Hot peppers have deep roots in Perú. As early Peruvians were beginning to build pyramids in what is one of the worlds driest deserts, about the same time Egyptians were doing the same, Peruvians were already eating hot peppers.
The domesticated them some 6,000 yrs ago. While most of the world relies on just one species of pepper, capsicum annum, for its hotness, Peru’s neighborhood markets and super stores contain four or five species. And, their most consumed peppers come from two species seldom seen in Europe or the United States.
Its tropical mountains and jungles have most of the twenty-five or so wild species of peppers. Peru is a land of ecological and food diversity. Market stalls display a wide variety of peppers in different colors, shapes, and sizes. They are red, yellow, orange, or green. Round, oval, or long. And, they range from long to tiny. Each has a different flavor and a different intensity of heat. They find uses in different dishes where they are cherished for the contribution they make to good food.
Although restaurants in Cuzco that cater to tourists increasingly rely on Tabasco Sauce imported from the United States, there is a rich local culture of sauces and peppers which tourists seldom notice, unless they are hot pepper aficionados.
Gabriel Restaurant, besides having a good selection of wines, excellent coffees, and leather couches and chairs from which to enjoy them, serves up a powerful sauce. They simply call it ají [pronounced ah-he], the generic word in Andean Spanish for hot peppers. Besides finely diced onions, parsley, salt, and lime juice, it contains finely chopped Ají Limo. This medium sized, long pepper is generally bright red or yellow and is a member of the capsicum chinensespecies. It is known for being fiercely hot. But the lemon juice and its other companions in the little bowl of sauce they serve with empanadas and other dishes tones it down so that its fruity flavors come to the fore, all the while it never disappoints in hotness.
Another local restaurant has different sauces. Goya, found in front of the Plaza of San Francisco has its own variety of sauces. Seldom do tourists go here, although they should. Its fixed price meals, called simply menus [may-news] locally, are well prepared and tasty, as well as inexpensive. At lunch time, though, it fills its two floors to the rafters with local wanting good food.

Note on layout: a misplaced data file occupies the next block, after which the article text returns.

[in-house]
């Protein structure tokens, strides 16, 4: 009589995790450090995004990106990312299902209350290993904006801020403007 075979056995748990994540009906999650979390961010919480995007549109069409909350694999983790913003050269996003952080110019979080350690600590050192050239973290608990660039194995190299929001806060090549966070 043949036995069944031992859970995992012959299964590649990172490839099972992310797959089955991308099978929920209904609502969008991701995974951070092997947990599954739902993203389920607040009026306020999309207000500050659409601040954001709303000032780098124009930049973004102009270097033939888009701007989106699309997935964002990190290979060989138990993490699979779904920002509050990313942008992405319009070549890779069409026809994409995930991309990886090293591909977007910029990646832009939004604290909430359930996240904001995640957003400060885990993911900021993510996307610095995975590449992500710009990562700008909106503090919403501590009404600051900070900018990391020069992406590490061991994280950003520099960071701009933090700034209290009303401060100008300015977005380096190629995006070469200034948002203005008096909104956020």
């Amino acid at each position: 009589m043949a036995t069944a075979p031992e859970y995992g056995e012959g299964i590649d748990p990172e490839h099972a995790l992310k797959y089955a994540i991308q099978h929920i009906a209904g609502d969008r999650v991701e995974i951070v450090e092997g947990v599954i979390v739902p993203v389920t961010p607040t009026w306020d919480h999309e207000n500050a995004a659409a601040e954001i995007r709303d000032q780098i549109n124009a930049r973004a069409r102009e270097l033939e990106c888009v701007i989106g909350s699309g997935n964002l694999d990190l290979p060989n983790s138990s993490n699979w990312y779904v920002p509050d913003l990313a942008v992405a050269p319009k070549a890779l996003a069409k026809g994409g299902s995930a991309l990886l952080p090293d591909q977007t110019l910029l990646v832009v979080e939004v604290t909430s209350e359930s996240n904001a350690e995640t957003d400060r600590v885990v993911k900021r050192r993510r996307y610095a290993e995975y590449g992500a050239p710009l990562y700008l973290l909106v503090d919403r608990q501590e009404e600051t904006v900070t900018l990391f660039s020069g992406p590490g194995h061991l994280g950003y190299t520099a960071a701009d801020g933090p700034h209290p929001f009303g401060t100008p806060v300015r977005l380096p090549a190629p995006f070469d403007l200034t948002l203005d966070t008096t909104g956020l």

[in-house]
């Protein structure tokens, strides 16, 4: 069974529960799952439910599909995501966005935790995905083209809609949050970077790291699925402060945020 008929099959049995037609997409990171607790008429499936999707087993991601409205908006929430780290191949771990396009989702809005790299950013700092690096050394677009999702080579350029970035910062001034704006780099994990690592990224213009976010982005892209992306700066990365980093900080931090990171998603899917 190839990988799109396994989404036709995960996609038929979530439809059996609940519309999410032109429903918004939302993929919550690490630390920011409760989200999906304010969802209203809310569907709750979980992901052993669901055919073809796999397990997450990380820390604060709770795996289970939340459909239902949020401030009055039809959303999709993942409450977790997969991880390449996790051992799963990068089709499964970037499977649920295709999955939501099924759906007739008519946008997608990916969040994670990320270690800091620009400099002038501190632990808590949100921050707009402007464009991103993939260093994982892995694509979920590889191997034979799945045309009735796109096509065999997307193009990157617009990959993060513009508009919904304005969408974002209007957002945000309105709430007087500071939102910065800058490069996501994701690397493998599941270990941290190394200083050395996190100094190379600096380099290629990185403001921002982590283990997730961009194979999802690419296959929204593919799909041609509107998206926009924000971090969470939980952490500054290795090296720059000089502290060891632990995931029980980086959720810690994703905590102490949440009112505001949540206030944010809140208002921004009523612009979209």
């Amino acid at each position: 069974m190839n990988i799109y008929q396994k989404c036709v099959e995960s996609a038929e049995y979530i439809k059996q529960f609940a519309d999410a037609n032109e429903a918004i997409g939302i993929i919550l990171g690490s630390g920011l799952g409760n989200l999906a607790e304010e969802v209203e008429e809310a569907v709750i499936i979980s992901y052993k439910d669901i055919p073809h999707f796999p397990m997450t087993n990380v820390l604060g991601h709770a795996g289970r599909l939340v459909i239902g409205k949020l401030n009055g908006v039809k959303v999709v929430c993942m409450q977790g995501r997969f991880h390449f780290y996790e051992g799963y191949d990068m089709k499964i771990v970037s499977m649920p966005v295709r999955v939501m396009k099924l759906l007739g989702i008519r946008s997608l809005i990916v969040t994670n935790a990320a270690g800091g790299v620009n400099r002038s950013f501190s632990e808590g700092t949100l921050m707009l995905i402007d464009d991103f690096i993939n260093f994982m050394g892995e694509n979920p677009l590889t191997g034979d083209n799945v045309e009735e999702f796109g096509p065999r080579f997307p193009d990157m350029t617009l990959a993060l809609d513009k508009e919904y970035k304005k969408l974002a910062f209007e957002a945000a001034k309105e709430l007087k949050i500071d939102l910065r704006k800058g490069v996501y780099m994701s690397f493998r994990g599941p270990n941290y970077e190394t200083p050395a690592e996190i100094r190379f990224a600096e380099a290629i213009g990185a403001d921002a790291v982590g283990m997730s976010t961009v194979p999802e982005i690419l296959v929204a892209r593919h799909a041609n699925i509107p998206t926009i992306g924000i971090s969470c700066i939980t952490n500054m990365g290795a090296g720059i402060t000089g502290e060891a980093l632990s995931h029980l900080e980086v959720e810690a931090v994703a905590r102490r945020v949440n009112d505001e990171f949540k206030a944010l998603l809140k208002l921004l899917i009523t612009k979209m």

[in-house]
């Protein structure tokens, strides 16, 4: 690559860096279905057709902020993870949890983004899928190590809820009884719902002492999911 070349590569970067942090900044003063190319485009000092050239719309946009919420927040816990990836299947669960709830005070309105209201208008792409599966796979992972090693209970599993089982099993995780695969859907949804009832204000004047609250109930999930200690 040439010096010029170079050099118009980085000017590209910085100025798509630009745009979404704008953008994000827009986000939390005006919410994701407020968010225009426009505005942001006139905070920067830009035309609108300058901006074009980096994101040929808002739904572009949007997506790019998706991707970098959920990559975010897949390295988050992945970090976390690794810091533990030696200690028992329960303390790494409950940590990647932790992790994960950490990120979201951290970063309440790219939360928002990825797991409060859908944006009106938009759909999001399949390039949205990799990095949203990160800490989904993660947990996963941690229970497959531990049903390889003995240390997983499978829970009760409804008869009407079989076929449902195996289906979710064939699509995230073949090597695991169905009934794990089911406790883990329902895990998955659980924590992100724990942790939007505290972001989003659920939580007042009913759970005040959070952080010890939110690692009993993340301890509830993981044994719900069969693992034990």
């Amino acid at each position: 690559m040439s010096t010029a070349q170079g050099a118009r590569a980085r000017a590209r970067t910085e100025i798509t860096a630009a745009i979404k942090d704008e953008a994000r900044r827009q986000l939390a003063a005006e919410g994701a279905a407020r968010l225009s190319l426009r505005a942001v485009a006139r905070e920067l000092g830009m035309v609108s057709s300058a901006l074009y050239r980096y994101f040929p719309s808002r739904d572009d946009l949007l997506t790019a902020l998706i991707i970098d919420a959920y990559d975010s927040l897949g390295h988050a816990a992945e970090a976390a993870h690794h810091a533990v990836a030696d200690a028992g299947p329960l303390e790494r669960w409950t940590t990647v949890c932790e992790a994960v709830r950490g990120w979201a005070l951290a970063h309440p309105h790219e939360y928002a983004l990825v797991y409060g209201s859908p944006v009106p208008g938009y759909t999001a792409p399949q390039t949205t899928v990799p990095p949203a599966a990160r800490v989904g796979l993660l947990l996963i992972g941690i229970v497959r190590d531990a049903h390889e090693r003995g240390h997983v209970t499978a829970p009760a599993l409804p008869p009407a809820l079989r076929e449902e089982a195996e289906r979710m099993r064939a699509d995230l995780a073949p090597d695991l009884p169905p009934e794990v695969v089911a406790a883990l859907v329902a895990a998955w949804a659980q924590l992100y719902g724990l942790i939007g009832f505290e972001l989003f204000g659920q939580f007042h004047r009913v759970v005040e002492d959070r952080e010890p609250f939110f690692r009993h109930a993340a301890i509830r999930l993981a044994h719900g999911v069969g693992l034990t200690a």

Last time I went, Goya served two different hot sauces made with to different peppers. They had a mild red sauce made with some emulsifier, like crackers or cream, blended with the amazing rocoto. Pronounced [row-cóat-toe] this pepper is a member of the capsicum pubescens species. It is round, fat and sassy in its knowledge of how good it is.
It has a very distinctive flavor, reminding this writer of faint hints of mountain pine, or maybe juniper as in gin. But, that is not its only distinguishing characteristic. It has very thick and juicy walls, making it really good when diced. It also has purple flowers and black seeds and hairy stems. No other member of the pepper family has this color of flowers and seeds or such hairy stems.
Rocoto often grows as a perennial. In Cuzco, if you look, you will often see large plants ten feet or more tall, laden with peppers in greens which ripen to either red, yellow, or orange. Since this pepper is native to Peru and neighboring countries there is a lot of difference from one plant to another in terms of look, size, and heat. Sometimes the rocoto is as fiery hot as one could imagine, other times it can be almost delicate.
Not only is it a great pepper for making hot sauces, it is also great for stuffing. The nearby town of Urcos has stuffed rocotos (rocotos rellenos) sold on its main square for passengers in the many buses that pass by. One can also find these battered and deep fried delicacies filled with a mixture of chopped meat, carrots, and potatoes, but still retaining a fierceness from the pepper’s wall, on many menus in Cuzco’s restaurants.
Finally, Goya, on the Plaza San Francisco, had a sauce made of ground roasted peanuts, a local herb known ashuacatay, often called black mint in English, and yellow ají, also called ají mirasol. This member of the capsicum baccatum species is generally purchased dried in the market and has its own rich, distinctive flavor that permeates many Peruvian dishes, as well as its distinguishing yellow color. Ranks of wrinkled, yellowish or orangish pods fill many stands in Cuzco’s central San Pedro market, marking the importance of this pepper as a condiment. Goya’s sauce is particularly good when combined with grilled meat.
These are but three, the Limo, the Amarillo, and the Rocoto, of Peru’s amazing variety of peppers. But they are the most used. These peppers were important and still are. In Inca times, according to the chroniclers of the Spanish invasion, when people would fast for religious reasons, they would avoid, sex, salt, and ají. You can imagine how difficult it was and is to go without any of those to exercise religious devotion. Fortunately, in Peru, you do not have to do without hot peppers. They abound.